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Today it’s hard to imagine a world without hip-hop. Rap music has been dominating the charts since the mid-nineties and it’s only achieving popularity with every passing year. What started as a local hobby has become one of the world’s biggest subcultures connecting hip-hop heads all across the globe through one of the Five Elements. The question is, how did it get so big in such little time? Hip-hop is no longer a niche subculture, it’s pop culture and it’s here to stay.

Graffiti culture is the odd child of the Five Elements. Contrary to popular belief, many graffiti historians will point to Cornbread from Philly as the father of modern day graff. However, most people know about graffiti because of New York. Cornbread might have been the true OG but NYC introduced it to the rest of the world. Graffiti culture has gone a long way from home made mops to a wide selection of Molotow markers in every color imaginable.

One of the biggest contributors to the spread of graffiti and hip-hop culture abroad was the “Style Wars” documentary by Henry Chalfant. Many would consider this as the bible of graffiti and early hip-hop in general. This is a cult classic documentary that very accurately depicts the beauty and sometimes darkness of the subway graffiti scene in the 80’s in NYC.

Right around the same time, on the other side of the city, RUN DMC had recorded the hit “Run This Way” with the legendary Aerosmith and the rest is history. It took roughly a decade, but hip-hop was spreading like wildfire and there was nothing that could put out the flames.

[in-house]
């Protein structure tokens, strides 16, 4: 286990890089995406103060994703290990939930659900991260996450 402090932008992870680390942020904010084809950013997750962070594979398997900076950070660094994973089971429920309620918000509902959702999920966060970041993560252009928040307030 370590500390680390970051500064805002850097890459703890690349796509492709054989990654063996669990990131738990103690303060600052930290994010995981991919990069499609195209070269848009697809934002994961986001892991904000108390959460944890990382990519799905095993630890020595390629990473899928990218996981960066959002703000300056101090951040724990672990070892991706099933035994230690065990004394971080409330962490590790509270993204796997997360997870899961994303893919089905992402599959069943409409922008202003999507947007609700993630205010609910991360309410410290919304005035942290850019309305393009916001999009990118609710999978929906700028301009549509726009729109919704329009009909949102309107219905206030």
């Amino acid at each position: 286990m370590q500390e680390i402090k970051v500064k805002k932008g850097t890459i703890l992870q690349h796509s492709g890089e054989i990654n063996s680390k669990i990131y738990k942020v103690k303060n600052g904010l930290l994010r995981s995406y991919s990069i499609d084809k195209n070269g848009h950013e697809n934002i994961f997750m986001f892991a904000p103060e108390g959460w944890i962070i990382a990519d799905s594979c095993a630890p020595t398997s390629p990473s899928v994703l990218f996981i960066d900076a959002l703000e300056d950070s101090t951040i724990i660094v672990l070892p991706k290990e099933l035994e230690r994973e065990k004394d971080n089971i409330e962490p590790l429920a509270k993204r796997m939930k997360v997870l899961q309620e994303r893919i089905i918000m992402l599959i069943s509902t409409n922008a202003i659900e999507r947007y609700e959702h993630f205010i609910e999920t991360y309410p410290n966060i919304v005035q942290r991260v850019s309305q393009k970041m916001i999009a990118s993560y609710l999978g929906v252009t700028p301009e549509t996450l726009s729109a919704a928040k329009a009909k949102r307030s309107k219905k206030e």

In the early nineties, graffiti and rap music started to drift away from the limelight. The train era was coming to an end while rap was blowing up out of proportion with records selling in the millions across the world. The illegal nature of graffiti always kept it primarily an underground culture where the participants are always anonymous, letting their work speak for themselves on the streets.

The true catalyst that catapulted graffiti to the mainstream is the internet. It allows people to show off their work not only live on the street but to millions of graffiti heads all over the world. People have produced legendary movies like Dirty Hands and as well as produced murals and works of art that blew the minds of people who normally would frown on this subculture. Artists like Banksy really pushed the whole street art movement as a whole to the masses in a major way.

Today, you can find a graffiti jam or mural festival in most major western cities and beyond. A lot of places have embraced this form of art, even allowing people to produce their own work in designated areas. There are graffiti specific markers, paint, clothing brands, a vast ray of books, magazines, and an endless amount of video footage of writers painting in any style imaginable.

Writers now work in big design studios, marketing firms, and some make a full-time living from selling art and commissioning murals and other work. We went from the dingy train yards in the seventies to the auction house where works of graffiti art now sell for millions. All done with a simple spray can, some skill, and a lot of balls. The ride wasn’t easy, but we made it!

How Hip-Hop and Graffiti Culture Hit the Mainstream

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